Are you a fan of proper old-school pulpy, campy sci-fi? Yes? Then Robin Evans has a comic you might be interested in. Are you also maybe a fan of comics with lesbian and fetishy BDSM/women-in-peril overtones? I say overtones, the lesbian aspect really isn’t an overtone, but anyway. Are you into that as well? Then Venna’s Planet could be worth checking out.
At some undetermined point in the future the crew of the human spaceship Suntreader are fighting against an alien species known as the Krog for ownership of a planet called Promise. Through a series of misadventures, betrayals, counter-betrayals and counter-reverse-no take back-betrayals, Venna and her friends find themselves immersed in a tale of conspiracy, mad science experiments, monsters and bikinis. Lots of bikinis.
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Book One – Broken Promise – sets the scene and introduces us to our main characters, the story focused primarily on progatonist Venna 8362 and her Commander/Nemesis Galo 112 aka ‘The Countess’ and the origins of the Krog. The whole thing with the characters having serial numbers instead of full names is promptly dropped after this first book.
Book Two – Scorching Darkness – continues Venna’s misadventures on Promise, a large portion of this story arc focusing on shenanigans involving a tribe of native folks known as Trakuviads that were introduced near to the end of book one. We need to briefly recap the story of the first two books because otherwise nothing that happens in Book Three – Peril in Prime City – will make sense. While we’re focusing here on this latest instalment, we have to state flat out that if you try to pick the story up at this point, you will be utterly lost. Make sure you start with book one as this is an ongoing story told over all three volumes.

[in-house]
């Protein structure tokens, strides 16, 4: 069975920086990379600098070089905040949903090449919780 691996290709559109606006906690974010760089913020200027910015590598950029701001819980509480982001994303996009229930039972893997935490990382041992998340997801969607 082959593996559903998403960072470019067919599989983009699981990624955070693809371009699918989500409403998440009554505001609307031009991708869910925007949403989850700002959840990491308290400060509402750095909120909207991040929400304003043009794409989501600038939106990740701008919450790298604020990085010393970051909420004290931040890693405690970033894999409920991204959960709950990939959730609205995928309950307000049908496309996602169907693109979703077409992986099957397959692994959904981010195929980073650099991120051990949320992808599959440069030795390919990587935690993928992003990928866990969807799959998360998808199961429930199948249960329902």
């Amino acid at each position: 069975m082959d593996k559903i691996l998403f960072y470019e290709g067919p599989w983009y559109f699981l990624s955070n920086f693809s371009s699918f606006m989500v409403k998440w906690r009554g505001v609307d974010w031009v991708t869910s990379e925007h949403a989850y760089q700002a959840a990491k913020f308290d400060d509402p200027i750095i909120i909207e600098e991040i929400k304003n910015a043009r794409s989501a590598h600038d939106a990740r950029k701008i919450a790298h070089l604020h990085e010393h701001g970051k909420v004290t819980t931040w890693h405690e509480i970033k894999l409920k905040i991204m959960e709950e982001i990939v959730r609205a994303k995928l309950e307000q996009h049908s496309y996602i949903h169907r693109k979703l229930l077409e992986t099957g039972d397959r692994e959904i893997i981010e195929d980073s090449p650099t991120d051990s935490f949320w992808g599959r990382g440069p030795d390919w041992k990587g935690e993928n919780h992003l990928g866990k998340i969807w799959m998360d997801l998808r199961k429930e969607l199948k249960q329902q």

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That said, what does book three have to offer? Well, lots more shenanigans, this time focusing on Prime City. The Countess continues her relentless pursuit of Venna, desperate to bend the other woman to her will, we’re introduced to the, um, unique character of Captain Horriun and his unwilling crew of slaves, and while all this is going on we have Clyg and Shelly and Geezur and Jylda and Grust and Clayton and Shelly and Dortha and Phileas and there are SO. MANY. CHARACTERS. It’s honestly difficult to tell what the overarching story arc is in all this when there’s simply so many things going on all at the same time.
Everyone is off in pairs or trios, getting into mischief, getting captured, escaping, getting captured again, escaping, crashing, fighting, losing clothing, thrashing about in mud and then getting captured yet again, but this time by a completely different set of people than the other times! There’s an astounding amount of STUFF crammed into a scant 88 pages, the entire story finally climaxing with a gladiatorial fight, an alien invasion and then it just sort of… ends. Not with a bang, but more of a fizzle. It would seem the author is planning more adventures for Venna but I’m not entirely convinced that another visit to Venna’s Planet is really worth it.
Three books in, and Venna doesn’t really seem all that much closer to winning. One enemy has been traded for another, she and her friends are still on the run, and all their fighting and striving and shenanigans don’t seem to ultimately amount to much. I find it hard to understand why the reader should really care about Venna or her friends. I’m sorry to say that even three books in I struggle to find much of a connection to them or their adventures. Even the last panel before the epilogue, which is meant to be the emotional climax of the story, “I’ve come to realise it doesn’t matter where you are in the universe if you’re with the ones you love” rings hollow when the characters all feel so superficial.
Fans of pulp comics will likely enjoy the campy, retro-scifi aesthetic along with the classic women-in-peril style storytelling but without a real emotional connection to the characters it’s difficult to recommend Venna’s Planet as anything more than a curious throwback to a very different age of comics.
Venna’s Planet is out now from Acorn Books.